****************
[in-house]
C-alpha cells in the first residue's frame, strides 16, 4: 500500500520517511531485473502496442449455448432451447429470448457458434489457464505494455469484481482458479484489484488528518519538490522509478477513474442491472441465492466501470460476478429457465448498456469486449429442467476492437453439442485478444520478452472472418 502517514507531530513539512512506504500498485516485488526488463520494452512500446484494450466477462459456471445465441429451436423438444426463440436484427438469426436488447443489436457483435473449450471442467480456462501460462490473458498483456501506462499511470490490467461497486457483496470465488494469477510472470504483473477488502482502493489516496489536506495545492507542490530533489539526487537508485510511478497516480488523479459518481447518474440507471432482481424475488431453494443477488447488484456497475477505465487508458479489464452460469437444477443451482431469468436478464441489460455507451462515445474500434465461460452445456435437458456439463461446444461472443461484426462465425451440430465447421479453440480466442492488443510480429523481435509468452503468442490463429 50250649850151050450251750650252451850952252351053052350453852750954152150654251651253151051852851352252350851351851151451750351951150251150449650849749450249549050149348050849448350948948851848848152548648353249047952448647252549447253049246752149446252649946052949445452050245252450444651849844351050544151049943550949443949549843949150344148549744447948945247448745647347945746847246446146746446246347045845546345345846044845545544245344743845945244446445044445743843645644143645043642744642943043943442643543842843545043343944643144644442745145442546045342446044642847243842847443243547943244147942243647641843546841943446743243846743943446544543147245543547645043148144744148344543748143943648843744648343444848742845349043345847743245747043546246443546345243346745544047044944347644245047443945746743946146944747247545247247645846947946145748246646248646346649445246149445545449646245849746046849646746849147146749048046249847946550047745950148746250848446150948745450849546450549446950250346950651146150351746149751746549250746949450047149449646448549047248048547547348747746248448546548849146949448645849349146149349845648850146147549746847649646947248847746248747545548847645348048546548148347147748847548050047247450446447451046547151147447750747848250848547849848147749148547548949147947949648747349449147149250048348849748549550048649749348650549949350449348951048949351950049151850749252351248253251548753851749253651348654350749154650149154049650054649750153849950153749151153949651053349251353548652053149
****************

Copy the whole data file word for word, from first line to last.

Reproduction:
[in-house]
C-alpha cells in the first residue's frame, strides 16, 4: 500500500520517511531485473502496442449455448432451447429470448457458434489457464505494455469484481482458479484489484488528518519538490522509478477513474442491472441465492466501470460476478429457465448498456469486449429442467476492437453439442485478444520478452472472418 502517514507531530513539512512506504500498485516485488526488463520494452512500446484494450466477462459456471445465441429451436423438444426463440436484427438469426436488447443489436457483435473449450471442467480456462501460462490473458498483456501506462499511470490490467461497486457483496470465488494469477510472470504483473477488502482502493489516496489536506495545492507542490530533489539526487537508485510511478497516480488523479459518481447518474440507471432482481424475488431453494443477488447488484456497475477505465487508458479489464452460469437444477443451482431469468436478464441489460455507451462515445474500434465461460452445456435437458456439463461446444461472443461484426462465425451440430465447421479453440480466442492488443510480429523481435509468452503468442490463429 50250649850151050450251750650252451850952252351053052350453852750954152150654251651253151051852851352252350851351851151451750351951150251150449650849749450249549050149348050849448350948948851848848152548648353249047952448647252549447253049246752149446252649946052949445452050245252450444651849844351050544151049943550949443949549843949150344148549744447948945247448745647347945746847246446146746446246347045845546345345846044845545544245344743845945244446445044445743843645644143645043642744642943043943442643543842843545043343944643144644442745145442546045342446044642847243842847443243547943244147942243647641843546841943446743243846743943446544543147245543547645043148144744148344543748143943648843744648343444848742845349043345847743245747043546246443546345243346745544047044944347644245047443945746743946146944747247545247247645846947946145748246646248646346649445246149445545449646245849746046849646746849147146749048046249847946550047745950148746250848446150948745450849546450549446950250346950651146150351746149751746549250746949450047149449646448549047248048547547348747746248448546548849146949448645849349146149349845648850146147549746847649646947248847746248747545548847645348048546548148347147748847548050047247450446447451046547151147447750747848250848547849848147749148547548949147947949648747349449147149250048348849748549550048649749348650549949350449348951048949351950049151850749252351248253251548753851749253651348654350749154650149154049650054649750153849950153749151153949651053349251353548652053149